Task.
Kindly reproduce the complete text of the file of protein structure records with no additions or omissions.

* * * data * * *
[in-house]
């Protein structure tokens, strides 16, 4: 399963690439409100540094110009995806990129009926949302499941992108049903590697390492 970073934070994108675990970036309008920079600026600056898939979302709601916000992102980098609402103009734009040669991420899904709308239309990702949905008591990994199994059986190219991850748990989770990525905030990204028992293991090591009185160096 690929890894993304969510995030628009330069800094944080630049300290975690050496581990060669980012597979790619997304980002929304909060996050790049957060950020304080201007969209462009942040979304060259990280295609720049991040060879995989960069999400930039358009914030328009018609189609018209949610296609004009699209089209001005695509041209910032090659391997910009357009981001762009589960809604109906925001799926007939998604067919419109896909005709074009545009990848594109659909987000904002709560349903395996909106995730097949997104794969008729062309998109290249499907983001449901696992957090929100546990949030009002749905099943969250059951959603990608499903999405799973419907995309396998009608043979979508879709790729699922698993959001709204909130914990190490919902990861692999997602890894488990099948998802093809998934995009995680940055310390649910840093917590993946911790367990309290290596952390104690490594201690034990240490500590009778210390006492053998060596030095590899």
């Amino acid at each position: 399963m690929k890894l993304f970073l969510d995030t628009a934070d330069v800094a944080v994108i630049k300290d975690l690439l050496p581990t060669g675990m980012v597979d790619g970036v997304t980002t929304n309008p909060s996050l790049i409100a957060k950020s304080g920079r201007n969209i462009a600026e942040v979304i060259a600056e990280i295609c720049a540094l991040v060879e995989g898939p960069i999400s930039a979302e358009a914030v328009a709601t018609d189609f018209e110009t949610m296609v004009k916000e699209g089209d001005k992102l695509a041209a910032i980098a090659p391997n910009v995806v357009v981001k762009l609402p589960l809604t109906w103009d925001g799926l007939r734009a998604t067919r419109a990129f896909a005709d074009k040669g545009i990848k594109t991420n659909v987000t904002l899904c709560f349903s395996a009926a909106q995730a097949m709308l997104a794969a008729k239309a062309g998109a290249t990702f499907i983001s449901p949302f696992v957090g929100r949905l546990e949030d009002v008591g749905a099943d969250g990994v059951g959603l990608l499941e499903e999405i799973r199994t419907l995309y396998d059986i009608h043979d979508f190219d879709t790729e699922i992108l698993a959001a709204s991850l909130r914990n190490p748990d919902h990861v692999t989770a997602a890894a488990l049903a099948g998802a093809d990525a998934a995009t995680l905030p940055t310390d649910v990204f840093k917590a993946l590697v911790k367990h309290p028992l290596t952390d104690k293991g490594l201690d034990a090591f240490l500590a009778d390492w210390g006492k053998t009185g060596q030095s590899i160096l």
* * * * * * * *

[in-house]
């Protein structure tokens, strides 16, 4: 399963690439409100540094110009995806990129009926949302499941992108049903590697390492 970073934070994108675990970036309008920079600026600056898939979302709601916000992102980098609402103009734009040669991420899904709308239309990702949905008591990994199994059986190219991850748990989770990525905030990204028992293991090591009185160096 690929890894993304969510995030628009330069800094944080630049300290975690050496581990060669980012597979790619997304980002929304909060996050790049957060950020304080201007969209462009942040979304060259990280295609720049991040060879995989960069999400930039358009914030328009018609189609018209949610296609004009699209089209001005695509041209910032090659391997910009357009981001762009589960809604109906925001799926007939998604067919419109896909005709074009545009990848594109659909987000904002709560349903395996909106995730097949997104794969008729062309998109290249499907983001449901696992957090929100546990949030009002749905099943969250059951959603990608499903999405799973419907995309396998009608043979979508879709790729699922698993959001709204909130914990190490919902990861692999997602890894488990099948998802093809998934995009995680940055310390649910840093917590993946911790367990309290290596952390104690490594201690034990240490500590009778210390006492053998060596030095590899």
């Amino acid at each position: 399963m690929k890894l993304f970073l969510d995030t628009a934070d330069v800094a944080v994108i630049k300290d975690l690439l050496p581990t060669g675990m980012v597979d790619g970036v997304t980002t929304n309008p909060s996050l790049i409100a957060k950020s304080g920079r201007n969209i462009a600026e942040v979304i060259a600056e990280i295609c720049a540094l991040v060879e995989g898939p960069i999400s930039a979302e358009a914030v328009a709601t018609d189609f018209e110009t949610m296609v004009k916000e699209g089209d001005k992102l695509a041209a910032i980098a090659p391997n910009v995806v357009v981001k762009l609402p589960l809604t109906w103009d925001g799926l007939r734009a998604t067919r419109a990129f896909a005709d074009k040669g545009i990848k594109t991420n659909v987000t904002l899904c709560f349903s395996a009926a909106q995730a097949m709308l997104a794969a008729k239309a062309g998109a290249t990702f499907i983001s449901p949302f696992v957090g929100r949905l546990e949030d009002v008591g749905a099943d969250g990994v059951g959603l990608l499941e499903e999405i799973r199994t419907l995309y396998d059986i009608h043979d979508f190219d879709t790729e699922i992108l698993a959001a709204s991850l909130r914990n190490p748990d919902h990861v692999t989770a997602a890894a488990l049903a099948g998802a093809d990525a998934a995009t995680l905030p940055t310390d649910v990204f840093k917590a993946l590697v911790k367990h309290p028992l290596t952390d104690k293991g490594l201690d034990a090591f240490l500590a009778d390492w210390g006492k053998t009185g060596q030095s590899i160096l």